Blake is in love with an aristocratic woman whose husband seriously injures him. Blake's friendship with Lord Nelson provides the basis for Blake's part in the growth of Lloyd's insurance ... See full summary »
An American physicist, Peter Standish, lives in London in an inherited flat on Berkeley Square, unchanged from its 18th century appearance. He's researched his ancestors and the flat, and he believes somehow he will travel through time, if only briefly, to 1784. A lightning strike transports him, and he finds things disturbingly different than he expected: disease and social conditions appall him, and, in this Age of Reason, his speech, manners, and knowledge frighten rather than interest all except one young woman, Helen, the sister of the woman he's to marry. He sets up a laboratory in the hopes of hastening progress, and he tells her his secret. Does love or Bedlam await?Written by
At about 1:05:30 into the DVD (Tyrone Power Matinee Idol Collection, Disk 5), Peter Standish says to Helen "When I kissed Kate ..." -- but he hasn't yet kissed Kate in the movie. In fact, his relationship with Kate has been rather frosty, except for their opening meeting -- and even then they did not kiss. So he has has nothing to explain to Helen. Perhaps there was originally a scene where Peter and Kate kissed to solidify their engagement, and that scene was cut from the final film. In any case, the absence of any such scene creates an apparent continuity blunder. See more »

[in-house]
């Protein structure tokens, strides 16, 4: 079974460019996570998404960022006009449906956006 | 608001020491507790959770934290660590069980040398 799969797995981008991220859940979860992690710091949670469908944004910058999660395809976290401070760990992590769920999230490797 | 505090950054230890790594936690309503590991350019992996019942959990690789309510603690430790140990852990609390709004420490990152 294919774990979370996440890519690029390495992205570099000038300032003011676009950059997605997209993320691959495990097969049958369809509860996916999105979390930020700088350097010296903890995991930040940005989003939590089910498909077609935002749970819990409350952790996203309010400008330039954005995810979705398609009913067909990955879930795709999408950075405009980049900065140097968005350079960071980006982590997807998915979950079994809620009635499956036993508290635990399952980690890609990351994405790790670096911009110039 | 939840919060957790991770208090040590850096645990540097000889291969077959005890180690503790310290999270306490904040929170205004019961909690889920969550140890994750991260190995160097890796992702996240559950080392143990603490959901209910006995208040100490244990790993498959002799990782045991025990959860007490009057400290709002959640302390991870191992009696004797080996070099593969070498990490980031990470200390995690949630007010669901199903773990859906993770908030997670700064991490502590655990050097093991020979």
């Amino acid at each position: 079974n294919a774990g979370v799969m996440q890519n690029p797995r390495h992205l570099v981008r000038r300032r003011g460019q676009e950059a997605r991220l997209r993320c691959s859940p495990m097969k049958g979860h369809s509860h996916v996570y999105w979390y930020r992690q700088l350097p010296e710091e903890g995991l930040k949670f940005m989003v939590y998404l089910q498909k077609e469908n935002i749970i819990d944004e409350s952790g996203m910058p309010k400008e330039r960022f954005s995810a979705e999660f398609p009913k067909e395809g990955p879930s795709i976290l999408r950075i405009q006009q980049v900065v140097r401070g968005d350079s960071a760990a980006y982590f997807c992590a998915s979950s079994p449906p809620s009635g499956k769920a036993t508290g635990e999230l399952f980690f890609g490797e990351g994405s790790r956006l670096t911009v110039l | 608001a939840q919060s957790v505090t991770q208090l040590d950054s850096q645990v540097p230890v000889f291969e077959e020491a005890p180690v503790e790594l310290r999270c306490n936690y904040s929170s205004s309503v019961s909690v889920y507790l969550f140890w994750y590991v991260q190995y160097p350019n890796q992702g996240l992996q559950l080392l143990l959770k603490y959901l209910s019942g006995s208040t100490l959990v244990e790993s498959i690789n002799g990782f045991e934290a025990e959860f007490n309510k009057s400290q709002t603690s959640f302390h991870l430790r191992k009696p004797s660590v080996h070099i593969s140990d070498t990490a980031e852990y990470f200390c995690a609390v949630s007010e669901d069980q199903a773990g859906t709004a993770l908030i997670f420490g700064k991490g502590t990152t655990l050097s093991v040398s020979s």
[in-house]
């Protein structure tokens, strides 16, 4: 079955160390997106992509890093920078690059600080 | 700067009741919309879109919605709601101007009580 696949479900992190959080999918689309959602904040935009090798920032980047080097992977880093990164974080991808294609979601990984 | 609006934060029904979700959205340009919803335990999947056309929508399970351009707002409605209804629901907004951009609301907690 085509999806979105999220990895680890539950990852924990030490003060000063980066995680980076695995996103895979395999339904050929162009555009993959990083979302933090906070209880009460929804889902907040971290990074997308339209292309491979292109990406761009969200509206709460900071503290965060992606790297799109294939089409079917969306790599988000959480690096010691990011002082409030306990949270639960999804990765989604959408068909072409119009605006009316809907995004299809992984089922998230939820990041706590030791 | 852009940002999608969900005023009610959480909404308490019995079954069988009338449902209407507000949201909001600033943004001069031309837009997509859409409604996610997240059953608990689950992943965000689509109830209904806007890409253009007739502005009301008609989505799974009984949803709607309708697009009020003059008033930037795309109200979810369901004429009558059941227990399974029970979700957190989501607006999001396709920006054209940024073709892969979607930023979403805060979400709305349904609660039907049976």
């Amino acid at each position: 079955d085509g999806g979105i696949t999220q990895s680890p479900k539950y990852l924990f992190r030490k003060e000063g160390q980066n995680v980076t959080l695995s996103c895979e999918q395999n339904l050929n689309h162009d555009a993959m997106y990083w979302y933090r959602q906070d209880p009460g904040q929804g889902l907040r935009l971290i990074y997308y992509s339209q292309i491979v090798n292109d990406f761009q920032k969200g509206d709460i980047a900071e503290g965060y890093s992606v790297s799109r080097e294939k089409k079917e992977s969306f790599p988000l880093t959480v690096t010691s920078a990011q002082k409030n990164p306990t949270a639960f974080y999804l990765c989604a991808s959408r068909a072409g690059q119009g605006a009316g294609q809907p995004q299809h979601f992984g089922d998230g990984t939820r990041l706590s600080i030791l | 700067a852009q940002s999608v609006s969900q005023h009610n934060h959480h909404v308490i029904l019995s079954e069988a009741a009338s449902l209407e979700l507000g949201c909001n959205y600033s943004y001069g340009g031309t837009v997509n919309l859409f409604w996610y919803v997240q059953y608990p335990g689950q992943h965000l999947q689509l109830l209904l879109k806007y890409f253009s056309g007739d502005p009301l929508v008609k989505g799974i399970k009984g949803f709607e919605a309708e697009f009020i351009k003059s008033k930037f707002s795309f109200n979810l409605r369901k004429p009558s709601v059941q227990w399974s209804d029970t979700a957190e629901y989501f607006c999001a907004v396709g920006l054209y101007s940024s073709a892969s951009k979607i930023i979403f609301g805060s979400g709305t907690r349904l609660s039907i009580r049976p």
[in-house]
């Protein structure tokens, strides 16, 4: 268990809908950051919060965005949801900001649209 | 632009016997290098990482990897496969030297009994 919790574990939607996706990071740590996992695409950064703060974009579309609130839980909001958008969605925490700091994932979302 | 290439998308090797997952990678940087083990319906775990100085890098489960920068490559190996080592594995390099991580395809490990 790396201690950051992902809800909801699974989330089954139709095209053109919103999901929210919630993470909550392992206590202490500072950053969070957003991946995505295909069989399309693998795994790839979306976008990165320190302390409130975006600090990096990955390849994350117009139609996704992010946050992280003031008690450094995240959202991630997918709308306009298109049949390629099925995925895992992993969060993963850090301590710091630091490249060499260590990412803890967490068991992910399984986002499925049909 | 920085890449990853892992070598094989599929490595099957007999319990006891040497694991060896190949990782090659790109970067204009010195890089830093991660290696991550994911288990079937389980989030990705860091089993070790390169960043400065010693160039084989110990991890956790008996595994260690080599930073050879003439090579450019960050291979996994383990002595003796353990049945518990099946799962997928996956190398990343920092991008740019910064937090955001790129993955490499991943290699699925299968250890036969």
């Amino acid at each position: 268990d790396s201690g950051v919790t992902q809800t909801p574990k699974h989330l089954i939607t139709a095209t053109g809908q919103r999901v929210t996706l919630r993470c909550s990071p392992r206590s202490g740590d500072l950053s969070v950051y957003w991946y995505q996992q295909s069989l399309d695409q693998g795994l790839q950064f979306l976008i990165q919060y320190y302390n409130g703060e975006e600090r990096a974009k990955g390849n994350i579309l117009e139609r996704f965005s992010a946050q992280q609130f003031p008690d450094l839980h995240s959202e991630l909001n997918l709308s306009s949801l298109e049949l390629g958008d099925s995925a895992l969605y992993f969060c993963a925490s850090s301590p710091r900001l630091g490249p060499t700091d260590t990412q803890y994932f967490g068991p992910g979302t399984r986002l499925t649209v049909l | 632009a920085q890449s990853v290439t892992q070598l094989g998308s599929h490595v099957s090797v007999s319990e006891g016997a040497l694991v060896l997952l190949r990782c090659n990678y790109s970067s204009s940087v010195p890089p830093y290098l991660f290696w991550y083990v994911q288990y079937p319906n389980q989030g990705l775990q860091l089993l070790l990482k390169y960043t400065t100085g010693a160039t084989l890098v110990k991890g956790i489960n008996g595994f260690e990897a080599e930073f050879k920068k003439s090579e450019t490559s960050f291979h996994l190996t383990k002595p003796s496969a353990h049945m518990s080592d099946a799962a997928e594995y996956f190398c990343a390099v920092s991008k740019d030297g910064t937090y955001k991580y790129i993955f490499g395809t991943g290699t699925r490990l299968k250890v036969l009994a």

[after running a Geiger counter over him]
Your count's a trifle high, Dr. Forsythe.
Don't worry about it till I glow after dark.
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Like many I haven't seen this movie in years, but it gave me a lasting impression. Thing I remembered the most is when the gal in the past (Ann Blyth) knew that Tyrone was going back to the future (where have I heard that phrase before?) she told him that she would have the letters in her tombstone cut deep so that he could read them in the future. When he returned to the future (his present) he went to the cemetery and found her tombstone, old and fading, but still marked as she had promised. Touching, and sad. Then later, lo and behold, the spitting image of her appears in his present and he has a chance to "renew" his love. Great movie, in the great old black and white format. You could categorize it as the forerunner of Somewhere in Time, with Jane Seymour appearing as possibly the loveliest woman in film.
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